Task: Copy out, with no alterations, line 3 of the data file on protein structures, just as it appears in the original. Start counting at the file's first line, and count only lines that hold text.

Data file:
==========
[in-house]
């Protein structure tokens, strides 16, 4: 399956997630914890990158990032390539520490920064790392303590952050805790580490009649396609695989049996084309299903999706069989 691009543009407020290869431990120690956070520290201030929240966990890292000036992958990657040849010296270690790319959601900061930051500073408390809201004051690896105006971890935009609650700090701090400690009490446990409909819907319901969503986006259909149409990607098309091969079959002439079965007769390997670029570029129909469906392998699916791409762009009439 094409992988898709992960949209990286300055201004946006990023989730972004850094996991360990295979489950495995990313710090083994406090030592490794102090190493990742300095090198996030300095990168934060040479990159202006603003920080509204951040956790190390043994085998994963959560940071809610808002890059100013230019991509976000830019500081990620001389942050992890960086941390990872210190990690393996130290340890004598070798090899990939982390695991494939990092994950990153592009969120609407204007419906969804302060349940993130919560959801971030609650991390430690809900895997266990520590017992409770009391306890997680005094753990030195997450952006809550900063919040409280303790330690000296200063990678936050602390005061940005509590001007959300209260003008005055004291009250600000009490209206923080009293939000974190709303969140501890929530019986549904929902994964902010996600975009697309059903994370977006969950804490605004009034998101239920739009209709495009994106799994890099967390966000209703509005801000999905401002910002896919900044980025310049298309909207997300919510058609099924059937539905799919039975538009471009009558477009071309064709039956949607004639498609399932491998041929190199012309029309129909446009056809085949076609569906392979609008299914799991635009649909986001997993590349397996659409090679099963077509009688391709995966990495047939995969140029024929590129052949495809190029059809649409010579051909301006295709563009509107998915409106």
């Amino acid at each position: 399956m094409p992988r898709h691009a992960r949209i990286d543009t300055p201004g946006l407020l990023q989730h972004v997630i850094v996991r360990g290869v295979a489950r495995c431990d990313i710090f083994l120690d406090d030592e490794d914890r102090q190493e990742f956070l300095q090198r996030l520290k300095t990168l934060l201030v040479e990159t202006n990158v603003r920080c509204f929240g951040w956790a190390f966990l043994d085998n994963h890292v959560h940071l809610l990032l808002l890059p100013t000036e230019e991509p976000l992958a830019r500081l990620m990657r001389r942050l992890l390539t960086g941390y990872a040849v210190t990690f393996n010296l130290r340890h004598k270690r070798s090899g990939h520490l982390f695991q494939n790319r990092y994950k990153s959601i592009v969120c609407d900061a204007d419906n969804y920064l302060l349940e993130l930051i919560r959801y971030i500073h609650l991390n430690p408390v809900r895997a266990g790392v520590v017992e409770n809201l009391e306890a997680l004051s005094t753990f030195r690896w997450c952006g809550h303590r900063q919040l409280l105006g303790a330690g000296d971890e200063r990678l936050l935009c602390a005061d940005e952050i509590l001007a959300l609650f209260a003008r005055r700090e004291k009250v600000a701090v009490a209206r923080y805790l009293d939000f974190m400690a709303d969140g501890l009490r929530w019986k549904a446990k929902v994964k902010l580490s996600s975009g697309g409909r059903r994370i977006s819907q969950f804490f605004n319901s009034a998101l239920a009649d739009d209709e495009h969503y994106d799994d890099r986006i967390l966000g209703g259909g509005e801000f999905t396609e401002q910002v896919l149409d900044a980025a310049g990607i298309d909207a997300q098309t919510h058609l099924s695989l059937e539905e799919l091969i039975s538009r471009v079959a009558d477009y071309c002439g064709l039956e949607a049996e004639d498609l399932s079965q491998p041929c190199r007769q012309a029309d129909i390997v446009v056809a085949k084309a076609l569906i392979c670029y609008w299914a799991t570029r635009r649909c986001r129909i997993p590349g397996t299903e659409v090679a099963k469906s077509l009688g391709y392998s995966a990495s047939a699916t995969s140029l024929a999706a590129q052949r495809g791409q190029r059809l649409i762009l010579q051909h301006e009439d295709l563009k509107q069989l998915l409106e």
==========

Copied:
């Amino acid at each position: 399956m094409p992988r898709h691009a992960r949209i990286d543009t300055p201004g946006l407020l990023q989730h972004v997630i850094v996991r360990g290869v295979a489950r495995c431990d990313i710090f083994l120690d406090d030592e490794d914890r102090q190493e990742f956070l300095q090198r996030l520290k300095t990168l934060l201030v040479e990159t202006n990158v603003r920080c509204f929240g951040w956790a190390f966990l043994d085998n994963h890292v959560h940071l809610l990032l808002l890059p100013t000036e230019e991509p976000l992958a830019r500081l990620m990657r001389r942050l992890l390539t960086g941390y990872a040849v210190t990690f393996n010296l130290r340890h004598k270690r070798s090899g990939h520490l982390f695991q494939n790319r990092y994950k990153s959601i592009v969120c609407d900061a204007d419906n969804y920064l302060l349940e993130l930051i919560r959801y971030i500073h609650l991390n430690p408390v809900r895997a266990g790392v520590v017992e409770n809201l009391e306890a997680l004051s005094t753990f030195r690896w997450c952006g809550h303590r900063q919040l409280l105006g303790a330690g000296d971890e200063r990678l936050l935009c602390a005061d940005e952050i509590l001007a959300l609650f209260a003008r005055r700090e004291k009250v600000a701090v009490a209206r923080y805790l009293d939000f974190m400690a709303d969140g501890l009490r929530w019986k549904a446990k929902v994964k902010l580490s996600s975009g697309g409909r059903r994370i977006s819907q969950f804490f605004n319901s009034a998101l239920a009649d739009d209709e495009h969503y994106d799994d890099r986006i967390l966000g209703g259909g509005e801000f999905t396609e401002q910002v896919l149409d900044a980025a310049g990607i298309d909207a997300q098309t919510h058609l099924s695989l059937e539905e799919l091969i039975s538009r471009v079959a009558d477009y071309c002439g064709l039956e949607a049996e004639d498609l399932s079965q491998p041929c190199r007769q012309a029309d129909i390997v446009v056809a085949k084309a076609l569906i392979c670029y609008w299914a799991t570029r635009r649909c986001r129909i997993p590349g397996t299903e659409v090679a099963k469906s077509l009688g391709y392998s995966a990495s047939a699916t995969s140029l024929a999706a590129q052949r495809g791409q190029r059809l649409i762009l010579q051909h301006e009439d295709l563009k509107q069989l998915l409106e």